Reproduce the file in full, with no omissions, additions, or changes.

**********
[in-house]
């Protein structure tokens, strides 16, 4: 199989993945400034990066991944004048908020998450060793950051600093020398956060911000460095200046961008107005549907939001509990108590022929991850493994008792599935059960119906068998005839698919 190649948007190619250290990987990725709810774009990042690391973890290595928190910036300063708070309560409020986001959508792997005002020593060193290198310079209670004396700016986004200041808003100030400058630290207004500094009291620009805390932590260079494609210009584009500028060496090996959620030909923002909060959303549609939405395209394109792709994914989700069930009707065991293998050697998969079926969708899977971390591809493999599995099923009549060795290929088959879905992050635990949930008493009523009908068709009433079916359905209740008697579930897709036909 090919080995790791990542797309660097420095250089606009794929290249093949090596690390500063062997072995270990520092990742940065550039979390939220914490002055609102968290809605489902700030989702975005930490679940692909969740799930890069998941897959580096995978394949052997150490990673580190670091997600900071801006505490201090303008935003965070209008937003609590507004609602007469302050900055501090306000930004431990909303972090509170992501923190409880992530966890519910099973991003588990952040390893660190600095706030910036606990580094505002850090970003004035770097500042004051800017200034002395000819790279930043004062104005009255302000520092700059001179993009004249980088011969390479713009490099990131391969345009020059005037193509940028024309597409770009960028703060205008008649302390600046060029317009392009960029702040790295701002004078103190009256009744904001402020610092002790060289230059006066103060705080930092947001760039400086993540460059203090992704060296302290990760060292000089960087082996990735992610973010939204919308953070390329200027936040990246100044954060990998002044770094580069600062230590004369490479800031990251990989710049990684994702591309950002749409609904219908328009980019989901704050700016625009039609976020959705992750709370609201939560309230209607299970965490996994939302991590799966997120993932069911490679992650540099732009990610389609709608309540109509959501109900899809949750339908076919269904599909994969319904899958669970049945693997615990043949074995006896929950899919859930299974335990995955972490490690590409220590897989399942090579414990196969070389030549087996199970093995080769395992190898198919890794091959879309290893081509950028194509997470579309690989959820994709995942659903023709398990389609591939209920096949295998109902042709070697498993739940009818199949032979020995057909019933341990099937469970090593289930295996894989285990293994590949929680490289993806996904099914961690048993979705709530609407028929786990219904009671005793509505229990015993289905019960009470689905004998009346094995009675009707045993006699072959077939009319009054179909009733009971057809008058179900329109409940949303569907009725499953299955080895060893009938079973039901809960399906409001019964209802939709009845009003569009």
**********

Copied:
[in-house]
């Protein structure tokens, strides 16, 4: 199989993945400034990066991944004048908020998450060793950051600093020398956060911000460095200046961008107005549907939001509990108590022929991850493994008792599935059960119906068998005839698919 190649948007190619250290990987990725709810774009990042690391973890290595928190910036300063708070309560409020986001959508792997005002020593060193290198310079209670004396700016986004200041808003100030400058630290207004500094009291620009805390932590260079494609210009584009500028060496090996959620030909923002909060959303549609939405395209394109792709994914989700069930009707065991293998050697998969079926969708899977971390591809493999599995099923009549060795290929088959879905992050635990949930008493009523009908068709009433079916359905209740008697579930897709036909 090919080995790791990542797309660097420095250089606009794929290249093949090596690390500063062997072995270990520092990742940065550039979390939220914490002055609102968290809605489902700030989702975005930490679940692909969740799930890069998941897959580096995978394949052997150490990673580190670091997600900071801006505490201090303008935003965070209008937003609590507004609602007469302050900055501090306000930004431990909303972090509170992501923190409880992530966890519910099973991003588990952040390893660190600095706030910036606990580094505002850090970003004035770097500042004051800017200034002395000819790279930043004062104005009255302000520092700059001179993009004249980088011969390479713009490099990131391969345009020059005037193509940028024309597409770009960028703060205008008649302390600046060029317009392009960029702040790295701002004078103190009256009744904001402020610092002790060289230059006066103060705080930092947001760039400086993540460059203090992704060296302290990760060292000089960087082996990735992610973010939204919308953070390329200027936040990246100044954060990998002044770094580069600062230590004369490479800031990251990989710049990684994702591309950002749409609904219908328009980019989901704050700016625009039609976020959705992750709370609201939560309230209607299970965490996994939302991590799966997120993932069911490679992650540099732009990610389609709608309540109509959501109900899809949750339908076919269904599909994969319904899958669970049945693997615990043949074995006896929950899919859930299974335990995955972490490690590409220590897989399942090579414990196969070389030549087996199970093995080769395992190898198919890794091959879309290893081509950028194509997470579309690989959820994709995942659903023709398990389609591939209920096949295998109902042709070697498993739940009818199949032979020995057909019933341990099937469970090593289930295996894989285990293994590949929680490289993806996904099914961690048993979705709530609407028929786990219904009671005793509505229990015993289905019960009470689905004998009346094995009675009707045993006699072959077939009319009054179909009733009971057809008058179900329109409940949303569907009725499953299955080895060893009938079973039901809960399906409001019964209802939709009845009003569009």